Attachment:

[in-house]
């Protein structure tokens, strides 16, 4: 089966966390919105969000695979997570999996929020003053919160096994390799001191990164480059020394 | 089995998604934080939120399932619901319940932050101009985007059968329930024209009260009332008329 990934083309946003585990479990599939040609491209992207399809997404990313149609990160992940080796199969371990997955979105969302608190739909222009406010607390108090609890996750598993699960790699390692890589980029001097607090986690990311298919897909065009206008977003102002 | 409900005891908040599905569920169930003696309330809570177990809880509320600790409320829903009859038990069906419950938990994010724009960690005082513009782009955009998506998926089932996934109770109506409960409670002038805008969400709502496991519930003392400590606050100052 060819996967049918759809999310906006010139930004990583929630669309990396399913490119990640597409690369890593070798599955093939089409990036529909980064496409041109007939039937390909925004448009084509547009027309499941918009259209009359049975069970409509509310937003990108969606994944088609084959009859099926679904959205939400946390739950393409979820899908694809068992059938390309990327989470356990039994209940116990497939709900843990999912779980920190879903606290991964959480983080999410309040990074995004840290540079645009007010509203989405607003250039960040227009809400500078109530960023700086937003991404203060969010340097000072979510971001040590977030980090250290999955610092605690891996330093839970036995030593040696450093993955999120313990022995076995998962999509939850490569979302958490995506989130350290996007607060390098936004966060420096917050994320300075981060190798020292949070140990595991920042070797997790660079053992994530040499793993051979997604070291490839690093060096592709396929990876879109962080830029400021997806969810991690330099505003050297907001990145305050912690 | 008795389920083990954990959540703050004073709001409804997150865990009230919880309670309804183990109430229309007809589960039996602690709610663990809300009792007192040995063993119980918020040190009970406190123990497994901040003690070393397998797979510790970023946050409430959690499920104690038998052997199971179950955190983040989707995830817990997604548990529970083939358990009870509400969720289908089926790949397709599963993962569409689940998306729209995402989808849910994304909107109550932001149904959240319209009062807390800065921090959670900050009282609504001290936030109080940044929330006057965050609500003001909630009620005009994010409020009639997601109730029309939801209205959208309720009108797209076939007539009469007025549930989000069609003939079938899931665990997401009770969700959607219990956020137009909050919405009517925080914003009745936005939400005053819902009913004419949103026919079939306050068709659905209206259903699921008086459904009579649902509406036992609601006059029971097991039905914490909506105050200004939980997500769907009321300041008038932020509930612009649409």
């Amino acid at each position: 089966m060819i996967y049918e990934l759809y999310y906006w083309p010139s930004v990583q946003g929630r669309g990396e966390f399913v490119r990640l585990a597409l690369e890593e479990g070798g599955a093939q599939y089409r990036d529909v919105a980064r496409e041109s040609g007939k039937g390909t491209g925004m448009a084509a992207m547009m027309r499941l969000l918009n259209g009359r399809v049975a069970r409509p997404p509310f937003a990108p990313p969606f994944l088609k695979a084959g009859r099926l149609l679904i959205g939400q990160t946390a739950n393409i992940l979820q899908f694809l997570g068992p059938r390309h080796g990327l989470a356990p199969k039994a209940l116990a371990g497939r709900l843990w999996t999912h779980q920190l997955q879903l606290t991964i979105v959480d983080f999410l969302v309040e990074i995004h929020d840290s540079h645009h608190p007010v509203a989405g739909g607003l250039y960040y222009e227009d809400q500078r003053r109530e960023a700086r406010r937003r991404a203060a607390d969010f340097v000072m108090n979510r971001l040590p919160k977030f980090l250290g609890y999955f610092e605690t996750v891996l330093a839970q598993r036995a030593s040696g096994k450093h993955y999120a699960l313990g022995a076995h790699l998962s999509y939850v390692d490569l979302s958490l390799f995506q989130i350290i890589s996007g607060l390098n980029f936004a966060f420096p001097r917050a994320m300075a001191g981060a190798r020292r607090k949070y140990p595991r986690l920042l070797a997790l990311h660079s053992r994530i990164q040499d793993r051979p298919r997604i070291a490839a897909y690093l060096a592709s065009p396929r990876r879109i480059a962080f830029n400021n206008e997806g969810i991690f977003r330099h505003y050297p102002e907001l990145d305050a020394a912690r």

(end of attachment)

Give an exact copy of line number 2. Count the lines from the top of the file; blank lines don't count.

């Protein structure tokens, strides 16, 4: 089966966390919105969000695979997570999996929020003053919160096994390799001191990164480059020394 | 089995998604934080939120399932619901319940932050101009985007059968329930024209009260009332008329 990934083309946003585990479990599939040609491209992207399809997404990313149609990160992940080796199969371990997955979105969302608190739909222009406010607390108090609890996750598993699960790699390692890589980029001097607090986690990311298919897909065009206008977003102002 | 409900005891908040599905569920169930003696309330809570177990809880509320600790409320829903009859038990069906419950938990994010724009960690005082513009782009955009998506998926089932996934109770109506409960409670002038805008969400709502496991519930003392400590606050100052 060819996967049918759809999310906006010139930004990583929630669309990396399913490119990640597409690369890593070798599955093939089409990036529909980064496409041109007939039937390909925004448009084509547009027309499941918009259209009359049975069970409509509310937003990108969606994944088609084959009859099926679904959205939400946390739950393409979820899908694809068992059938390309990327989470356990039994209940116990497939709900843990999912779980920190879903606290991964959480983080999410309040990074995004840290540079645009007010509203989405607003250039960040227009809400500078109530960023700086937003991404203060969010340097000072979510971001040590977030980090250290999955610092605690891996330093839970036995030593040696450093993955999120313990022995076995998962999509939850490569979302958490995506989130350290996007607060390098936004966060420096917050994320300075981060190798020292949070140990595991920042070797997790660079053992994530040499793993051979997604070291490839690093060096592709396929990876879109962080830029400021997806969810991690330099505003050297907001990145305050912690 | 008795389920083990954990959540703050004073709001409804997150865990009230919880309670309804183990109430229309007809589960039996602690709610663990809300009792007192040995063993119980918020040190009970406190123990497994901040003690070393397998797979510790970023946050409430959690499920104690038998052997199971179950955190983040989707995830817990997604548990529970083939358990009870509400969720289908089926790949397709599963993962569409689940998306729209995402989808849910994304909107109550932001149904959240319209009062807390800065921090959670900050009282609504001290936030109080940044929330006057965050609500003001909630009620005009994010409020009639997601109730029309939801209205959208309720009108797209076939007539009469007025549930989000069609003939079938899931665990997401009770969700959607219990956020137009909050919405009517925080914003009745936005939400005053819902009913004419949103026919079939306050068709659905209206259903699921008086459904009579649902509406036992609601006059029971097991039905914490909506105050200004939980997500769907009321300041008038932020509930612009649409």